“The carvings featuring motifs of floral designs and Quranic verses are crafted in the same style as those from long ago. We also created our own furniture to maintain the authenticity of the traditional houses,” he said.

However, he noted that it is becoming increasingly difficult to find craftsmen skilled in building houses without using nails, posing a challenge for them to maintain the houses at the resort.

“The craftsmen who helped us build the houses were all elderly people. Some have passed away and others are ill. There aren't many young ones. Even if we were to offer courses, no one seems interested in joining.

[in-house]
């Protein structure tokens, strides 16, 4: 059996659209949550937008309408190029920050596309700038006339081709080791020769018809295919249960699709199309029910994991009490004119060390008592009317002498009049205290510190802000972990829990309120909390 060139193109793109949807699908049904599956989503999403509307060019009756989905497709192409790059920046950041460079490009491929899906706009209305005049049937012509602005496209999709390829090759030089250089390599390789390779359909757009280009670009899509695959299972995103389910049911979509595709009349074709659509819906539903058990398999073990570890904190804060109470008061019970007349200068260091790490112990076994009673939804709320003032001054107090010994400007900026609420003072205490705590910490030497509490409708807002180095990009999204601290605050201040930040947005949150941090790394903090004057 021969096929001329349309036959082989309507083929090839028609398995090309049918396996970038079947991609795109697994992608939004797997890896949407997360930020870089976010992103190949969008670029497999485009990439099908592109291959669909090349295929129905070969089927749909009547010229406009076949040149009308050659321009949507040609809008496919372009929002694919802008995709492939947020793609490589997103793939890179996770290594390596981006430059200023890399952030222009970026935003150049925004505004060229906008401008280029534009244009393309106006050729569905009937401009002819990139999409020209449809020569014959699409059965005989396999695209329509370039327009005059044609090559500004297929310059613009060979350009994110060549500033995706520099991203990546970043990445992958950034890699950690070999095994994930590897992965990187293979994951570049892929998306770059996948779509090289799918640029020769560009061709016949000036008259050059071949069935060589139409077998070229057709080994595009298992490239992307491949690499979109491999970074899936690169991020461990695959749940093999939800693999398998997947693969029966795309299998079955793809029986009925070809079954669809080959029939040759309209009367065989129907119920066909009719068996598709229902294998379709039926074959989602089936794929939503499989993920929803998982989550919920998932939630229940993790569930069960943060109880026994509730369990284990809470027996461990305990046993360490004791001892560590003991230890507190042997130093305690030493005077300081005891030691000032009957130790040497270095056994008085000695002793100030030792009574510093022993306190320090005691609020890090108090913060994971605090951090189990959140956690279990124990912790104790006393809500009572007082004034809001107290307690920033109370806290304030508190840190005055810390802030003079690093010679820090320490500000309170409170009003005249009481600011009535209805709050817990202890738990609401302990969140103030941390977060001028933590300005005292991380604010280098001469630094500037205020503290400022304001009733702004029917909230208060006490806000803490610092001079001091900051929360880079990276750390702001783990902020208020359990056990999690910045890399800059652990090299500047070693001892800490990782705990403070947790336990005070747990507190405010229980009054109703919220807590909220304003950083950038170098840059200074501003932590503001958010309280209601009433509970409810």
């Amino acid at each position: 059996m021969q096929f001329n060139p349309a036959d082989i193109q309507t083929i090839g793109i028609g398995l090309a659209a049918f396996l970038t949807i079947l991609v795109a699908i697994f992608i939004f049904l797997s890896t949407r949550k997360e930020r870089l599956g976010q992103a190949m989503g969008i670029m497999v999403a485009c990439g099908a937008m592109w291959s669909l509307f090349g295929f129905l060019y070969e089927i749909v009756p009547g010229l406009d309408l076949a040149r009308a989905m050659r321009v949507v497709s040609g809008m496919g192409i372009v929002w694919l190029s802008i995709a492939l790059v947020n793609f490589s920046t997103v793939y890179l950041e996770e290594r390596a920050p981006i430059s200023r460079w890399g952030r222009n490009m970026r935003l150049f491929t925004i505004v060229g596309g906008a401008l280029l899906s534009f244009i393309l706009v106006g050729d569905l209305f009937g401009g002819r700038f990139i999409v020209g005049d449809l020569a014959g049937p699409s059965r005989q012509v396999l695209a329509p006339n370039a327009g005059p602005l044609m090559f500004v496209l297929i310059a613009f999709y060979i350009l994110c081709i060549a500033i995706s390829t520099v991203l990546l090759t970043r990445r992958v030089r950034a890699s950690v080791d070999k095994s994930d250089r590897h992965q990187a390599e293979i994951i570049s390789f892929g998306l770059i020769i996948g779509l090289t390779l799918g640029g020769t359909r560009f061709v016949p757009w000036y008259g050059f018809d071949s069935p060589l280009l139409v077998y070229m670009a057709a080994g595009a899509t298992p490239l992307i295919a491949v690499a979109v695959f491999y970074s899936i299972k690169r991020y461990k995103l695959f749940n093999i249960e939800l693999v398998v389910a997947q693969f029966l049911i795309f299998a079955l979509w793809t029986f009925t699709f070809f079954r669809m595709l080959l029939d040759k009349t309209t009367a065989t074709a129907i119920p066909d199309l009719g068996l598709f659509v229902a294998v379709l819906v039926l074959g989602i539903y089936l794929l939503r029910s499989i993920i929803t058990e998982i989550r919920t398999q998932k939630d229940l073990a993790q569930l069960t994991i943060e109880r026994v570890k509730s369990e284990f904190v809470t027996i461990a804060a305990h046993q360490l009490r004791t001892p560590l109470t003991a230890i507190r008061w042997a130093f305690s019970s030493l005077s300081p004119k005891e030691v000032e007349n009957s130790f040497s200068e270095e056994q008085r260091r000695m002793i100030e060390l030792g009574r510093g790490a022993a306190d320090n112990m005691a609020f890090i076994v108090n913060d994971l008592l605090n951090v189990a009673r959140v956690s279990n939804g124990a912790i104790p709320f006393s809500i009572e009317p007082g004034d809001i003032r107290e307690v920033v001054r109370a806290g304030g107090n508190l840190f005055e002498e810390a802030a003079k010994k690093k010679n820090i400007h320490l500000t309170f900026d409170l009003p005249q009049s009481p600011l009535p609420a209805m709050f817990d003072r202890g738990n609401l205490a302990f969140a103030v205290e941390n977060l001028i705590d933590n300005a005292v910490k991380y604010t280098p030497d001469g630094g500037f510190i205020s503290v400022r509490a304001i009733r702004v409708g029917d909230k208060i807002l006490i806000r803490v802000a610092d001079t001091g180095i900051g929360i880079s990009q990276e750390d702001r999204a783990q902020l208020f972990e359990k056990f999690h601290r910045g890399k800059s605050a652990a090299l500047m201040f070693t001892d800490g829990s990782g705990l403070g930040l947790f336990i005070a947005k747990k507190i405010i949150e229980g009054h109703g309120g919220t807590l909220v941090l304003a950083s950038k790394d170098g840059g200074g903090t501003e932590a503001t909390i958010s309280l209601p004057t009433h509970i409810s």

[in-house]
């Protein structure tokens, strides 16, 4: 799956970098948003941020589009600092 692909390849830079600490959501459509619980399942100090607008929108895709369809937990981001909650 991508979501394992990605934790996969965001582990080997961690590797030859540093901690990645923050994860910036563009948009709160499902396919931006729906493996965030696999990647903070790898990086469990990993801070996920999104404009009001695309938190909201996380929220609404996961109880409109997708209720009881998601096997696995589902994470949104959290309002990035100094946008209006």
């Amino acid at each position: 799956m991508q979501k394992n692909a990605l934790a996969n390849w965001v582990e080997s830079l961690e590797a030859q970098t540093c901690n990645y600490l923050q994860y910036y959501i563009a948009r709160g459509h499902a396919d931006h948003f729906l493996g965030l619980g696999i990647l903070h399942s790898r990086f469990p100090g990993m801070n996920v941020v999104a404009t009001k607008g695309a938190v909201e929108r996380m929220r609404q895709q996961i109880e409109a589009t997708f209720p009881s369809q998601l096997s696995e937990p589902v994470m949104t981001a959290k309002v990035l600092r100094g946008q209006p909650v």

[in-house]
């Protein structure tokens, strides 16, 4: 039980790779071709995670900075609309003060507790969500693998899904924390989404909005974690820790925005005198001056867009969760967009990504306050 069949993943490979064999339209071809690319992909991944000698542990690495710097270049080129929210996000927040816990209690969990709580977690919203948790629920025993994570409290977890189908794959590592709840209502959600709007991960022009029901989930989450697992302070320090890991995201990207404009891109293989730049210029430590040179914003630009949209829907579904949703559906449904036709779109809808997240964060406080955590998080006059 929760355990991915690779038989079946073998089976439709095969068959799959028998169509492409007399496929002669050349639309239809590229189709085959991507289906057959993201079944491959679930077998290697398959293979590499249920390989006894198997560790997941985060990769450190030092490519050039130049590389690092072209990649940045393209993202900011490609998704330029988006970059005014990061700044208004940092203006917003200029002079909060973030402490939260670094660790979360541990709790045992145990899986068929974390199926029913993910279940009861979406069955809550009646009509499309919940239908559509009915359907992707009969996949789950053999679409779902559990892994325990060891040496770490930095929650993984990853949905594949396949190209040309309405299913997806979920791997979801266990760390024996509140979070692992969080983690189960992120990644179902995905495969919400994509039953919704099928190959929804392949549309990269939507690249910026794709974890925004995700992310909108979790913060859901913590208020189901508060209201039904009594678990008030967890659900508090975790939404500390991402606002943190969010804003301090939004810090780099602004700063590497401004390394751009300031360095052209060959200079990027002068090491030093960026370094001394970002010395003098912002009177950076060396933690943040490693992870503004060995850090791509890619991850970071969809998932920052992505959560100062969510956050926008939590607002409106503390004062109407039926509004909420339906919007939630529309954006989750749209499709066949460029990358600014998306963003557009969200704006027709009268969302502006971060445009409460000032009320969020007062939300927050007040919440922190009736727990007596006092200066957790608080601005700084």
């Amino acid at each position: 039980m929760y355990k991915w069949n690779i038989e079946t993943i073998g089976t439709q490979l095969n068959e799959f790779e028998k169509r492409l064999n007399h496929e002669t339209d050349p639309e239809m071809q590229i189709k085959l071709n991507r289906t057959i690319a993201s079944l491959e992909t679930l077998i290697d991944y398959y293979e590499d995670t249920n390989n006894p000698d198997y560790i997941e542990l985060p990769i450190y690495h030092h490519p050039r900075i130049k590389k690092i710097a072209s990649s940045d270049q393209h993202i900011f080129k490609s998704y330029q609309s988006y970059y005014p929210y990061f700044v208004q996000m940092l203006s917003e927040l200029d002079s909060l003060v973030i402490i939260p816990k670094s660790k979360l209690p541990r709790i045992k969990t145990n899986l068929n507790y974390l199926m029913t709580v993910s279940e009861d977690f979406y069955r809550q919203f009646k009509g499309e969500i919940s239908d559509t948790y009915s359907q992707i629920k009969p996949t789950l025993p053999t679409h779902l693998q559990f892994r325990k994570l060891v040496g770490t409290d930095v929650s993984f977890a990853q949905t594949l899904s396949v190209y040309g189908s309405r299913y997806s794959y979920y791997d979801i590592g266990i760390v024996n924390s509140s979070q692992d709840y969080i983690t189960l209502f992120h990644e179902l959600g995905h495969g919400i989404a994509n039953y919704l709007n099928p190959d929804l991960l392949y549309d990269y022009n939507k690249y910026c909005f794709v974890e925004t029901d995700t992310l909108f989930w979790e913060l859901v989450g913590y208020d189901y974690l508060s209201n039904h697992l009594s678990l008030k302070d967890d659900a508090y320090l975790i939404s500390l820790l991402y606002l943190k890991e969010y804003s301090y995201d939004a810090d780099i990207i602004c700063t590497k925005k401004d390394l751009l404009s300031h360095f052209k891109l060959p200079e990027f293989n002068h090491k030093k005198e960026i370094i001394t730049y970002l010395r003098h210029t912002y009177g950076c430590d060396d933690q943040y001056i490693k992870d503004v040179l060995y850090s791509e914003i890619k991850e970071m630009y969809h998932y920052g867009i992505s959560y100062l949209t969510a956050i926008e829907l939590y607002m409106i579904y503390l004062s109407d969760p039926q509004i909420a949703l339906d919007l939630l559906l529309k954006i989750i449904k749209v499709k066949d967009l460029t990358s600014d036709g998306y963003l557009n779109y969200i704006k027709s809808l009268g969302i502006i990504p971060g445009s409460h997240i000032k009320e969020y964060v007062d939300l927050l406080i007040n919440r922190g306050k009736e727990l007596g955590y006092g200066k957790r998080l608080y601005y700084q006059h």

“I don't know what will happen in the next 10 to 20 years. I'm getting old too,” he said, expressing his concern that Terengganu's architectural heritage may eventually be lost to time.

Tun Ahmad also said it costs him about RM30,000 a month to maintain and manage the traditional houses in his resort.

“To ensure this business remains competitive, I built a multipurpose hall and a swimming pool to attract more visitors,” he said.

Despite facing challenges related to rising costs, Tun Ahmad does not regret embarking on this “crazy” endeavour two decades ago.

“Back then, many people said I was crazy for collecting old items, but now that they see the results, many have started to appreciate it,” he added.


Translated by Rema Nambiar